It was a Sunday tradition in my childhood home almost as important as attending church on Sunday morning – turning on CBS television on every Sunday evening for Candid Camera.
From 1960 to 1967, Allen Funt had the top-rated TV program in the nation. His hidden cameras caught ordinary people in the most unordinary situations. Funt and his crew would develop elaborate hoaxes and then record with hidden cameras, the all too human reactions of unsuspecting people. It was the original reality show and spawned such modern-day programs as Funniest Home Videos. Funt would always end each program with a warning,
“Remember somehow, somewhere, when you least expect it, someone may say to you, ‘Smile, you’re on Candid Camera.’”
This is a warning you may want to keep in mind if you plan to be involved in any of this week’s Agriculture Week activities.
I have long been an advocate of those involved in agriculture being a spokesperson for their industry. As the food and fiber production system has become the target of more and more activist groups, more and more producers are getting involved and speaking up for their industry, both on the local and national level.
Yet some producers have not been prepared for what awaits them when they speak up.
Recently, an Indiana farm leader wrote an editorial for the Indianapolis Star. It set forth with accuracy the truth about modern pork production. As is the case today, the newspaper also published the editorial on its website, which lets readers post comments about specific articles. Quick to take the opportunity, members of the local animal activist nutcase organizations posted dozens of comments blasting the pro-pork editorial. I have also heard of a livestock producer who was invited into a nearby school to do a presentation on animal agriculture. When he arrived at the class, he learned that he would follow a 20-minute movie produced by PETA.
Once, my wife and I were attending a business meeting hosted by an agricultural organization. We had been hired to write the text for a book about agriculture. The book was to be illustrated by a group of artists, who would paint pictures of agriculture to accompany the text. When I suggested a painting be made of a sawmill to represent the Indiana hardwood industry, one of the artists became visibly upset and accused me of being one of those people who cut down trees. I was about to respond by asking her where the heck she thought the wood that framed her art came from, but a sharp jab in the ribs from my wife kept me silent and probably kept us from getting fired.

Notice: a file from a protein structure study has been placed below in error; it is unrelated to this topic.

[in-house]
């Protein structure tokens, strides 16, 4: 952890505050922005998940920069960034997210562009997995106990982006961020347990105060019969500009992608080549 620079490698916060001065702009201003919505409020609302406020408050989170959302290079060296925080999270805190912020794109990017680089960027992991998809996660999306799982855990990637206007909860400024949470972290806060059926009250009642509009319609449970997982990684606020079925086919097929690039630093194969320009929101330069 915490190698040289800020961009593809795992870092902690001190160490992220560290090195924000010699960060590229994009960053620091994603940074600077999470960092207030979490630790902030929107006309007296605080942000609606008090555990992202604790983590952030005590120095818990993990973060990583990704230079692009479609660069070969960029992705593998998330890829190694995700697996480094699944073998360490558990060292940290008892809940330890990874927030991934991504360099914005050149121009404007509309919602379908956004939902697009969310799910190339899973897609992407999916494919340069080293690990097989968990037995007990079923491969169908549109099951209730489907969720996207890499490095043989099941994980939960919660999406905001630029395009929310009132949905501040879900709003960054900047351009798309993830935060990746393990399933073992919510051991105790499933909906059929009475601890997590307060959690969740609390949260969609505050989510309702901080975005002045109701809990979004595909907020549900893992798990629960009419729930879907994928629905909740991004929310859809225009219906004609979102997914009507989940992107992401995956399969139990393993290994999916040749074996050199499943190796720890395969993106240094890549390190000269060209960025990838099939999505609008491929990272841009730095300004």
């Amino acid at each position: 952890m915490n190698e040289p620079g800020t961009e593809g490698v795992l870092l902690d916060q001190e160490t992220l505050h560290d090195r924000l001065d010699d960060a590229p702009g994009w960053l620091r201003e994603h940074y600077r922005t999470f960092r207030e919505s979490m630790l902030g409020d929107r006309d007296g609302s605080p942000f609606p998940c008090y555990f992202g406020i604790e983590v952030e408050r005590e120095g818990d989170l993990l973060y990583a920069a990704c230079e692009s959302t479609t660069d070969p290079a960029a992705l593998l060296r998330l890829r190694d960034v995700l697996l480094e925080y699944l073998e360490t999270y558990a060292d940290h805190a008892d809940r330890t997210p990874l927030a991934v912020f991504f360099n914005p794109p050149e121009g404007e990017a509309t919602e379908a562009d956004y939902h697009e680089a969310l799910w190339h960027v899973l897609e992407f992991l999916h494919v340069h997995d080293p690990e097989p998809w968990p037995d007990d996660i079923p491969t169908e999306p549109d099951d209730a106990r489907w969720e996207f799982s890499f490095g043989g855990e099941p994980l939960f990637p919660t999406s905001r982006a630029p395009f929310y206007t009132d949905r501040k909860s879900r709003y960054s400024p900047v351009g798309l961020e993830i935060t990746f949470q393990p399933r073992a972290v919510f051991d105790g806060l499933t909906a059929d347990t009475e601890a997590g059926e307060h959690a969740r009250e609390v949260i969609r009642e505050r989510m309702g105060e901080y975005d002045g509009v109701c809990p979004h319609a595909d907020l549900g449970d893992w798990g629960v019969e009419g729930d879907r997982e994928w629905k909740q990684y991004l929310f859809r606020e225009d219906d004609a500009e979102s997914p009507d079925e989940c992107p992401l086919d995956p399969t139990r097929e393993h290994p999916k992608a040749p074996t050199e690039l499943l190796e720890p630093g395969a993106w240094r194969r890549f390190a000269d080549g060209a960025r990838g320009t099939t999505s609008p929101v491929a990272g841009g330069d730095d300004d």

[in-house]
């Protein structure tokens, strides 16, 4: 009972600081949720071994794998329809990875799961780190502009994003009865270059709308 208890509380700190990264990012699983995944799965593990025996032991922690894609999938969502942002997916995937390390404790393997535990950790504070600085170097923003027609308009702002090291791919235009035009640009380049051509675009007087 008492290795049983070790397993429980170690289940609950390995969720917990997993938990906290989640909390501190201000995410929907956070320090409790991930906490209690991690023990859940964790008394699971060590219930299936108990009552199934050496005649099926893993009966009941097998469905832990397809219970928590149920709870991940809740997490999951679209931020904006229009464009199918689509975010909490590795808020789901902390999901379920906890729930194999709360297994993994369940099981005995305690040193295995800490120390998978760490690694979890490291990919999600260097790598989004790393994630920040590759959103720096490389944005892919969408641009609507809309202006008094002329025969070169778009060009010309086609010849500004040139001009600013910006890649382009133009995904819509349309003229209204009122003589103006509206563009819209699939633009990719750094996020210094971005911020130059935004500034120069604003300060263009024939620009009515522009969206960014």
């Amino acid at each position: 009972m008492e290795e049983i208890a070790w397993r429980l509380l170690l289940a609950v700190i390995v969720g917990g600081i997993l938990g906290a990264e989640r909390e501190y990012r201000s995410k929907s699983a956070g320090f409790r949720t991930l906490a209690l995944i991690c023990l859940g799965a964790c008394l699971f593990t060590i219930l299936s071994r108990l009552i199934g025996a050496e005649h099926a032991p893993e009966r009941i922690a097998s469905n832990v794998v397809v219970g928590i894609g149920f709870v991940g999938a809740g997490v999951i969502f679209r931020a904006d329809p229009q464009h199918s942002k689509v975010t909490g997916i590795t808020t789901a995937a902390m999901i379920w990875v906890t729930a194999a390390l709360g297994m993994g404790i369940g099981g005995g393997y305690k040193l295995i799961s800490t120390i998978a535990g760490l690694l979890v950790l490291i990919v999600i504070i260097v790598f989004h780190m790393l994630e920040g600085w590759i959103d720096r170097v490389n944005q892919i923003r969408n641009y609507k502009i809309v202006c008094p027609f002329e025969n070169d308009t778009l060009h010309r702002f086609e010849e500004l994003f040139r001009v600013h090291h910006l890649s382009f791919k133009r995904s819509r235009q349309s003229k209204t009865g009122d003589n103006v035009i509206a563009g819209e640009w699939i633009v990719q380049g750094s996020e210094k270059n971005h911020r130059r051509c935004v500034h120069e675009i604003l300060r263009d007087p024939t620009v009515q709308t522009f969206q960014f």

Suffice it to say, if you stand up for agriculture today, you will draw some heat. Robert F. Kennedy, head of the infamous Waterkeepers Alliance, unashamedly calls pork producers “terrorists.” Yet, far from dissuading you from speaking up, this should demonstrate the necessity of speaking up as loud and as long as you can.
Even if you are the timid type, there is something you can do this week – write a letter to your local newspaper. The letter to the editor is a great way to start standing up for agriculture. Activist groups use this tactic to get their message out. Recently, an anti-agriculture letter appeared in more than 30 newspapers across the country. It was the same letter, word for word, but each was signed by a local activist.
How about if local newspapers across the Midwest each got five or even 10 letters that were pro-agriculture. It only takes a few minutes. The address and name of the editor is published in every paper. Just make it positive and factually correct; oh, and be sure to sign your name. If enough people do this, perhaps something unexpected will happen – people will read what you have to say and believe it.
This farm news was published in the March 21, 2007 issue of Farm World, serving Indiana, Ohio, Illinois, Kentucky, Michigan and Tennessee.